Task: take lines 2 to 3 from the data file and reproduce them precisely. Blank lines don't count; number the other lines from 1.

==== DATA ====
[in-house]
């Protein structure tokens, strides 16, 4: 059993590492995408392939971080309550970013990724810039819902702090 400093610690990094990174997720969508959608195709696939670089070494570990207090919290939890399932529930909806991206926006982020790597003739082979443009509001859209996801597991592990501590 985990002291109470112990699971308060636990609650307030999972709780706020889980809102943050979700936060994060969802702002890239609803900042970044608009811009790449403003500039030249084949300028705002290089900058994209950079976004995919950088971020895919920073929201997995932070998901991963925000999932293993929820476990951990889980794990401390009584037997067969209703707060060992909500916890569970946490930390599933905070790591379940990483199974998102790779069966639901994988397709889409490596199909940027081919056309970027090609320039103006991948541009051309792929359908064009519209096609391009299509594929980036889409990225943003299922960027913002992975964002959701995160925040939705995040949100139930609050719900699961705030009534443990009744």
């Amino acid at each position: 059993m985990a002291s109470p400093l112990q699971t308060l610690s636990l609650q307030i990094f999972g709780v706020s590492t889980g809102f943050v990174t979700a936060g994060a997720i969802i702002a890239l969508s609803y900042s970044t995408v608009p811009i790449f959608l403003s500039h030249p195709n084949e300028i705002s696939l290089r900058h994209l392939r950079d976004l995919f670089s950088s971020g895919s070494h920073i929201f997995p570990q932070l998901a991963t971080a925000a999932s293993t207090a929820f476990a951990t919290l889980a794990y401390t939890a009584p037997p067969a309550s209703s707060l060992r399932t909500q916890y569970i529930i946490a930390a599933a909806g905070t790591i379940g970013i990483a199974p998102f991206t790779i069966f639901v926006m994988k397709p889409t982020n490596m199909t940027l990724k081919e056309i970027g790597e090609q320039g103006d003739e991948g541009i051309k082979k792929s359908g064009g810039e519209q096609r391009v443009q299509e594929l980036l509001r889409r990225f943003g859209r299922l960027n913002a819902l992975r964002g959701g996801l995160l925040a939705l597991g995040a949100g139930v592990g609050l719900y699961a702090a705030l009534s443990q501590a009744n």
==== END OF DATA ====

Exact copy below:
């Protein structure tokens, strides 16, 4: 059993590492995408392939971080309550970013990724810039819902702090 400093610690990094990174997720969508959608195709696939670089070494570990207090919290939890399932529930909806991206926006982020790597003739082979443009509001859209996801597991592990501590 985990002291109470112990699971308060636990609650307030999972709780706020889980809102943050979700936060994060969802702002890239609803900042970044608009811009790449403003500039030249084949300028705002290089900058994209950079976004995919950088971020895919920073929201997995932070998901991963925000999932293993929820476990951990889980794990401390009584037997067969209703707060060992909500916890569970946490930390599933905070790591379940990483199974998102790779069966639901994988397709889409490596199909940027081919056309970027090609320039103006991948541009051309792929359908064009519209096609391009299509594929980036889409990225943003299922960027913002992975964002959701995160925040939705995040949100139930609050719900699961705030009534443990009744």
């Amino acid at each position: 059993m985990a002291s109470p400093l112990q699971t308060l610690s636990l609650q307030i990094f999972g709780v706020s590492t889980g809102f943050v990174t979700a936060g994060a997720i969802i702002a890239l969508s609803y900042s970044t995408v608009p811009i790449f959608l403003s500039h030249p195709n084949e300028i705002s696939l290089r900058h994209l392939r950079d976004l995919f670089s950088s971020g895919s070494h920073i929201f997995p570990q932070l998901a991963t971080a925000a999932s293993t207090a929820f476990a951990t919290l889980a794990y401390t939890a009584p037997p067969a309550s209703s707060l060992r399932t909500q916890y569970i529930i946490a930390a599933a909806g905070t790591i379940g970013i990483a199974p998102f991206t790779i069966f639901v926006m994988k397709p889409t982020n490596m199909t940027l990724k081919e056309i970027g790597e090609q320039g103006d003739e991948g541009i051309k082979k792929s359908g064009g810039e519209q096609r391009v443009q299509e594929l980036l509001r889409r990225f943003g859209r299922l960027n913002a819902l992975r964002g959701g996801l995160l925040a939705l597991g995040a949100g139930v592990g609050l719900y699961a702090a705030l009534s443990q501590a009744n």